Execution Numbers Down in 2017
by Christopher Zoukis
The number of death row sentences handed out across the country is in decline. Despite this trend, death rows remain crowded. This is the result of a similar, but somewhat unrelated shift: Executions are also in a state of free fall. In fact, there were fewer executions in 2017 than in 23 of the last 25 years.
Professor Lee Kovarsky of the University of Maryland School of Law referred to execution activity as “fall[ing] off a cliff.” According to Kovarsky, there were 23 executions in 2017, compared to 98 in 1999. These numbers represent the dawn of a new era in state-sanctioned murder. Between 1999 and 2001, 83 individuals were put to death in American jurisdictions. Between 2015 and 2017, there were 24 executions.
Kovarsky offers three reasons why executions are in decline. First, judges are finally coming around to “[the] science about wrongful convictions.” The use of DNA analysis in post-conviction proceedings is now standard practice, though prosecutors still tend to fight the use of scientific tools that help ensure the right person is convicted.
Second, it is becoming more difficult for states to perform executions in a constitutionally acceptable manner. Drug manufacturers have taken a proactive role in blocking states from using their products to kill people. This has led to some governments taking extreme measures, such as the state of Arkansas attempting to execute eight people in eight days because its batch of the execution drug midazolam was about to expire. Other states are now investigating the possibility of using fentanyl in executions. It seems that some astute legislators have noticed how deadly fentanyl is, and have figured that if it can kill so many people by accident, it should work great for the execution of condemned prisoners.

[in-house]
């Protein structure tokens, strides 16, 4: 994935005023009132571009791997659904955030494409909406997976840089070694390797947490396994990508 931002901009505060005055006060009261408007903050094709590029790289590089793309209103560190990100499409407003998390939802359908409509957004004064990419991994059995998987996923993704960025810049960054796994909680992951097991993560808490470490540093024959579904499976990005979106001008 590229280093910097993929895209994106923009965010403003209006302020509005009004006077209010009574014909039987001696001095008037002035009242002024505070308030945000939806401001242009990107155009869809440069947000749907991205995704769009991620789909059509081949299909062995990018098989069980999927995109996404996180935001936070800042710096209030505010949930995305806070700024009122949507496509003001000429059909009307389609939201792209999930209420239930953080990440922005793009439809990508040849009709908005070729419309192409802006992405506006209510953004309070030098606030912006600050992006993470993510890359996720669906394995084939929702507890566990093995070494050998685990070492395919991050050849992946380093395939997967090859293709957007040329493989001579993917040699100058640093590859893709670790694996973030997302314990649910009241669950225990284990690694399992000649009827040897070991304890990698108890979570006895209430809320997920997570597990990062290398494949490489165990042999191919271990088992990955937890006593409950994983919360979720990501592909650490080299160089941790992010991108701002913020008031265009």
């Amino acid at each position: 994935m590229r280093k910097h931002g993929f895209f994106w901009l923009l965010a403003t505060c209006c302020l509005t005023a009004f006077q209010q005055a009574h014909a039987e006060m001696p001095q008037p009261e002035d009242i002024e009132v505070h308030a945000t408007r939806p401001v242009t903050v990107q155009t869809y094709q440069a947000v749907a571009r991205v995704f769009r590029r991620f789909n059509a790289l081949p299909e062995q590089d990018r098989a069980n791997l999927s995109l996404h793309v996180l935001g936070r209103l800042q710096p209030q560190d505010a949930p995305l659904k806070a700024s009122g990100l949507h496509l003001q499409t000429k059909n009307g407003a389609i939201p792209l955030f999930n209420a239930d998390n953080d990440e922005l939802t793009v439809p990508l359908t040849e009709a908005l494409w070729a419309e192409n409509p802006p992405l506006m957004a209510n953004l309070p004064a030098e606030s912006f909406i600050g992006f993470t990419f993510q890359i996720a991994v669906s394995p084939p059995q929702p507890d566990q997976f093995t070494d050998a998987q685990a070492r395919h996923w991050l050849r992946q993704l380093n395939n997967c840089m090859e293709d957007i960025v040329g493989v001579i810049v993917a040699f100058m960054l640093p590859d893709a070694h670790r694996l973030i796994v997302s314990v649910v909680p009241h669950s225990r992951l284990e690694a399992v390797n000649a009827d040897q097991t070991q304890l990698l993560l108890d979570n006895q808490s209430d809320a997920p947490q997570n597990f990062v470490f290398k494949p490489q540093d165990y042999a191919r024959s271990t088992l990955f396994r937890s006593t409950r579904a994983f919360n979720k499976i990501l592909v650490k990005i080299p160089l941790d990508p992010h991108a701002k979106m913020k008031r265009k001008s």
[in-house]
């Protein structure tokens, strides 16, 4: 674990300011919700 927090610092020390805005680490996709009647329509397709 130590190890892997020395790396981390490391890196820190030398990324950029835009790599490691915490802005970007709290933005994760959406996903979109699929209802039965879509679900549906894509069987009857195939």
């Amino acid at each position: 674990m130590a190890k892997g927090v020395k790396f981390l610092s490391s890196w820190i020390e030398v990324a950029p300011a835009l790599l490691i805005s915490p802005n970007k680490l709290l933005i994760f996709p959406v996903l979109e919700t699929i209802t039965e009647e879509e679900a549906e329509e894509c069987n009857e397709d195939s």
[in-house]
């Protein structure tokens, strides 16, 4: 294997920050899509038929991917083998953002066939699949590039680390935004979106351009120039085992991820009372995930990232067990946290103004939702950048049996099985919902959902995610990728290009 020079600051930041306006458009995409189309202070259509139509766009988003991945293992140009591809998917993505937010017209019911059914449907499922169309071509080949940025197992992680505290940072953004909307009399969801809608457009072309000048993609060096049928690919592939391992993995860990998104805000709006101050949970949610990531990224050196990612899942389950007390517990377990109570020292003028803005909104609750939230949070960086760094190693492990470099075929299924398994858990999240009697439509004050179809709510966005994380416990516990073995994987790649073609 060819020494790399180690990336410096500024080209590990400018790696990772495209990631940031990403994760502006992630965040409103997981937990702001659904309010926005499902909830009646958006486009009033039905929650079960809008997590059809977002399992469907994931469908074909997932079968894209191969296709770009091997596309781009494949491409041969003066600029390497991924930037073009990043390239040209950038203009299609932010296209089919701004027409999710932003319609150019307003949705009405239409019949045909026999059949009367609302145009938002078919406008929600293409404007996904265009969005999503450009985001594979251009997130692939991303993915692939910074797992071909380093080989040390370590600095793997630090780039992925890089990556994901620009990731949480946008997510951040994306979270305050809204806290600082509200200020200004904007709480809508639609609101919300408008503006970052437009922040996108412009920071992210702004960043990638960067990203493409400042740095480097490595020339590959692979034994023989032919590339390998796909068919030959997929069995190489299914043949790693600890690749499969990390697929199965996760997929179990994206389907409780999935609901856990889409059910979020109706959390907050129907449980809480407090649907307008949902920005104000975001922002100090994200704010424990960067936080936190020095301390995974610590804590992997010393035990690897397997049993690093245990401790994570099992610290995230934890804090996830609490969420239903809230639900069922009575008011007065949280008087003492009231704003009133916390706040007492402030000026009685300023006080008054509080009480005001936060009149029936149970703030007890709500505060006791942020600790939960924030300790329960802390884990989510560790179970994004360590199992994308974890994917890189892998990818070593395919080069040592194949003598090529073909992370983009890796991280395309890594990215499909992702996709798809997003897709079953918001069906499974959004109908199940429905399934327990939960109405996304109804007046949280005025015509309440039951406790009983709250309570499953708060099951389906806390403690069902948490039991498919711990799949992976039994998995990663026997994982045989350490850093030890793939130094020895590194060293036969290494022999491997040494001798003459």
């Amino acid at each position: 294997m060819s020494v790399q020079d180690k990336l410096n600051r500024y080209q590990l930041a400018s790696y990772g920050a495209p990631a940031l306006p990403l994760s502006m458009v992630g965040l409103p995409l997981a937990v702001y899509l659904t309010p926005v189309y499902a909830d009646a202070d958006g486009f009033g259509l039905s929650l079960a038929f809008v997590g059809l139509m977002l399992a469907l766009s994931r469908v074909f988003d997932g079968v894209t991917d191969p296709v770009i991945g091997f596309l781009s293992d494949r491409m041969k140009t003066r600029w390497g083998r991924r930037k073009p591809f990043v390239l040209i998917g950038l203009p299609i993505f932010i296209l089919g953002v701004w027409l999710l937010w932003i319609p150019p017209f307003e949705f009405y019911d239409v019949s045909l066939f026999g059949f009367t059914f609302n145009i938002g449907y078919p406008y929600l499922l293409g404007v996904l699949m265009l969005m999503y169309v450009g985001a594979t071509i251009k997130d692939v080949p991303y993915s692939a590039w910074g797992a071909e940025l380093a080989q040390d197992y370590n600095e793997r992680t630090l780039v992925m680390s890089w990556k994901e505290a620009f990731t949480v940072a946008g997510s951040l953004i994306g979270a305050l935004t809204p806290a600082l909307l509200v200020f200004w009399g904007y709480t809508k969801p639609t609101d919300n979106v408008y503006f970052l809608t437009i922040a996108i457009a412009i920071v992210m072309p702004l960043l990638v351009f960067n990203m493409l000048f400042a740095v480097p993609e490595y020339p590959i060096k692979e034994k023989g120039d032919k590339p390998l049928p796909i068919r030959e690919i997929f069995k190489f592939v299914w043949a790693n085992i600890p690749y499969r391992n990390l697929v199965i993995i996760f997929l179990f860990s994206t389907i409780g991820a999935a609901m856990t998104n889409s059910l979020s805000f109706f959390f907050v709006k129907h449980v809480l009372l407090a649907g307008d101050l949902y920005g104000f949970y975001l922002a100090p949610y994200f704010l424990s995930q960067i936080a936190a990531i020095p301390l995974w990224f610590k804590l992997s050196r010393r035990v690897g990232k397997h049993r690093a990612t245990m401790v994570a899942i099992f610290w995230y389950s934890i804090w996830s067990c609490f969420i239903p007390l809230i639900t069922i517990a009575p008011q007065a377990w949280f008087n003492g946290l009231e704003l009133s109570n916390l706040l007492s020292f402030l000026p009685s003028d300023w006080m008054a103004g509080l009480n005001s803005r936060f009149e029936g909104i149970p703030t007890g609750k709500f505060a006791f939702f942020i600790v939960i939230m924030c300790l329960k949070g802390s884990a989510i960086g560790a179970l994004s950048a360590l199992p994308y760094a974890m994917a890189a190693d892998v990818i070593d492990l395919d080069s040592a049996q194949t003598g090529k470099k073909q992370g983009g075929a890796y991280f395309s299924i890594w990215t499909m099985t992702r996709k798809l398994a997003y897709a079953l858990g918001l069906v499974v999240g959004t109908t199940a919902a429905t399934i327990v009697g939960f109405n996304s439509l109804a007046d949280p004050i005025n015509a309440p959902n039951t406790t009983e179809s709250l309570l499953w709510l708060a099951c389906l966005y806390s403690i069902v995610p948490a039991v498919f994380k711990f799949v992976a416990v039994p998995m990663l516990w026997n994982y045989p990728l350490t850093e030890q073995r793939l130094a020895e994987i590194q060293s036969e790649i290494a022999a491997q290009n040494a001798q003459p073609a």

Finally, Kovarsky theorizes that the economic reality of the death penalty is catching up to the jurisdictions that make heavy use of it. Death penalty cases are expensive to try and involve extensive post-conviction litigation. As states shift the economic burden to localities, according to Kovarsky, “rising costs should reduce execution activity.”
Despite the decline in executions across the board, certain “capitally active” jurisdictions buck the trend. According to Kovarsky, these are generally larger, wealthier localities that have significant “local muscle memory” when it comes to executions. They are proficient at the death penalty and have successfully “transmitt[ed] institutional knowledge” from one generation of prosecutors to another.
Professor David Dow, speaking of Texas, summed this concept up: “[Texas] executes so many people because it executes so many people. . . . [K]illing people is like most anything else; the more you do it, the better you get. If killing people were like playing the violin, [Texas] would have been selling out Carnegie Hall years ago.”
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